North and South memories - Riot Scene
- Oh, do not use violence! He is one man, and you are many - but her words died away, for there was no tone in her voice. It was but a hoarse whisper. Mr. Thornton stood a little on one side; he had moved away from behind her, as if jealous of anything that should come between him and danger.
- Go! said she, once more (and now her voice was like a cry) - The soldiers are sent for, are coming. Go peaceably. Go away. You shall have relief from your complaints, whatever they are.
- Shall them Irish blackguards be packed back again? - asked one from out the crowd, with fierce threatening in his voice.
- Never, for your bidding! - exclaimed Mr. Thornton.
And instantly the storm broke. The hootings rose and filled the air, but Margaret did not hear them. Her eye was on the group of lads who had armed themselves with their clogs some time before. She saw their gesture, she knew its meaning, she read their aim. Another moment, and Mr. Thornton might be smitten down, he whom she had urged and goaded to come to this perilous place. She only thought how she could save him. She threw her arms around him. She made her body into a shield from the fierce people beyond. Still, with his arms folded, he shook her off.
- Go away - said he, in his deep voice - This is no place for you.
- It is! - said she - You did not see what I saw.
If she thought her sex would be a protection, if with shrinking eyes she had turned away from the terrible anger of these men, in any hope that ere she looked again they would have paused and reflected, and slunk away, and vanished,she was wrong. Their reckless passion had carried them too far to stop at least had carried some of them too far; for it is always the savage lads, with their love of cruel excitement, who head the riot reckless to what bloodshed it may lead. A clog whizzed through the air. Margaret's fascinated eyes watched its progress; it missed its aim, and she turned sick with affright, but changed not her position, only hid her face on Mr. Thornton s arm. Then she turned and spoke again:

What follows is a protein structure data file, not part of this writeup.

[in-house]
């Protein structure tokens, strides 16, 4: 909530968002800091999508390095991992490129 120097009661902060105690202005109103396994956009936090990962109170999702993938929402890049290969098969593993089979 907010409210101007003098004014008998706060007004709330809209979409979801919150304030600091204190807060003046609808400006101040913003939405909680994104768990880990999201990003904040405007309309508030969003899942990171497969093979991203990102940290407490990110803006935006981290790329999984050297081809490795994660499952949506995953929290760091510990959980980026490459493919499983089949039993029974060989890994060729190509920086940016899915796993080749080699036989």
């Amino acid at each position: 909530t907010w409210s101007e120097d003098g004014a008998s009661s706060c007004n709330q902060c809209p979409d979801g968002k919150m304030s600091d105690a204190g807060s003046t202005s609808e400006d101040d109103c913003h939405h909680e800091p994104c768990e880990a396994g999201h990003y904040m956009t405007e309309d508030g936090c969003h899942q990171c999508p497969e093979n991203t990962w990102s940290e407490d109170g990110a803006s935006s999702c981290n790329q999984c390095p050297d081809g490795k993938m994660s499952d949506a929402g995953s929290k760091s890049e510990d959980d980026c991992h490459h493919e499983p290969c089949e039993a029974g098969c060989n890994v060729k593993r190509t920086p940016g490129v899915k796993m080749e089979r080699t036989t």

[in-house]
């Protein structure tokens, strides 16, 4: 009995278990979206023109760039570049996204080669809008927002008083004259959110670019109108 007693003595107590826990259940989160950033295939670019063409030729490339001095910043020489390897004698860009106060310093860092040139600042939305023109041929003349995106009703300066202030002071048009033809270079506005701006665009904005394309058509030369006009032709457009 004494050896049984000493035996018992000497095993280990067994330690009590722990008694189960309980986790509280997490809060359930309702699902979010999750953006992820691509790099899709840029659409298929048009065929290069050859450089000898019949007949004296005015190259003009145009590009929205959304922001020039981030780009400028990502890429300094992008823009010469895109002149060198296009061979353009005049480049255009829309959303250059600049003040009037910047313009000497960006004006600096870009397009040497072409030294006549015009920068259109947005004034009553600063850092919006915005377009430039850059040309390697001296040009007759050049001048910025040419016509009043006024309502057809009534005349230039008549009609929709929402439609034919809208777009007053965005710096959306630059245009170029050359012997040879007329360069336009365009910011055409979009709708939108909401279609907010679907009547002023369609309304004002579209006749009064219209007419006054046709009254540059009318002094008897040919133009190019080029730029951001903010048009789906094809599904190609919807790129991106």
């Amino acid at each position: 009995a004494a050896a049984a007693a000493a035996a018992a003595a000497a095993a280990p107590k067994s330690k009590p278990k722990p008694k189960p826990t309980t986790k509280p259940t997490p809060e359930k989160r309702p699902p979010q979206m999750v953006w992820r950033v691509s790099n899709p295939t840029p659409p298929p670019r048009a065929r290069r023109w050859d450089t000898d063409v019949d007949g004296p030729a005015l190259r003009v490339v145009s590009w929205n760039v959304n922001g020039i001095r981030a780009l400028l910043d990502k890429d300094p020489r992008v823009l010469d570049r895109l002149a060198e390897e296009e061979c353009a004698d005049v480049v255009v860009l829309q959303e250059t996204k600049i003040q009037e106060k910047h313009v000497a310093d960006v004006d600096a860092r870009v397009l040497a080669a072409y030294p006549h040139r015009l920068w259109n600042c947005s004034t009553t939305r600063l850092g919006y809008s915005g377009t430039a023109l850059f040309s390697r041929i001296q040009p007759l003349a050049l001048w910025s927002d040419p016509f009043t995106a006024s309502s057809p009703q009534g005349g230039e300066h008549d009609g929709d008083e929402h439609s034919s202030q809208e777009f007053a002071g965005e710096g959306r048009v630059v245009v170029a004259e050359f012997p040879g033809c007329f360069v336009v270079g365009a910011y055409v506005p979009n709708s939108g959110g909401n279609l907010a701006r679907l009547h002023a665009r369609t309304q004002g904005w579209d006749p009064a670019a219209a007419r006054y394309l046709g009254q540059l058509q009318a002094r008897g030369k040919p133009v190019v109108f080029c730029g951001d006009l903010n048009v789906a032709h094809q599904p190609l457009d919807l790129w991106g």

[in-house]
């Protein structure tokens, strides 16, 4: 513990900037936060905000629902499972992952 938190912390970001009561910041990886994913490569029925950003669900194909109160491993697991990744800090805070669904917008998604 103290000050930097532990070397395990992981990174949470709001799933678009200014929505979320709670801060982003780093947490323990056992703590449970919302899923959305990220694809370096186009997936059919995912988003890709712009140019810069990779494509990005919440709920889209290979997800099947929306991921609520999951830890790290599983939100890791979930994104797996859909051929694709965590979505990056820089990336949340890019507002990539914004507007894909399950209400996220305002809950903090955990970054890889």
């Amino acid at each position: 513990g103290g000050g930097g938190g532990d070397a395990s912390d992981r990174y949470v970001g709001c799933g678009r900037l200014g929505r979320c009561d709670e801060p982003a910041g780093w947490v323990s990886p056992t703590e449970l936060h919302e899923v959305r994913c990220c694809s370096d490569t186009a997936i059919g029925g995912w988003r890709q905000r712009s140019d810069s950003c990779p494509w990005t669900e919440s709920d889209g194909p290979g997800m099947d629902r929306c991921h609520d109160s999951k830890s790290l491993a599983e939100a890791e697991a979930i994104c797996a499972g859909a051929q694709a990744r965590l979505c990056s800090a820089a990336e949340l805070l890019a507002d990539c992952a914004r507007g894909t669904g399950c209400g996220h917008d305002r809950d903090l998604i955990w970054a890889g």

- For God's sake! Do not damage your cause by this violence. You do not know what you are doing - she strove to make her words distinct.
A sharp pebble flew by her, grazing forehead and cheek, and drawing a blinding sheet of light before her eyes. She lay like one dead on Mr. Thornton's shoulder. Then he unfolded his arms, and held her encircled in one for an instant:
- You do well! - said he - You come to oust the innocent stranger You fall, you hundreds, on one man; and when a woman comes before you, to ask you for your own sakes to be reasonable creatures, your cowardly wrath falls upon her! You do well!
They were silent while he spoke. They were watching, open-eyed and open-mouthed, the thread of dark-red blood which wakened them up from their trance of passion. Those nearest the gate stole out ashamed; there was a movement through all the crowda retreating movement.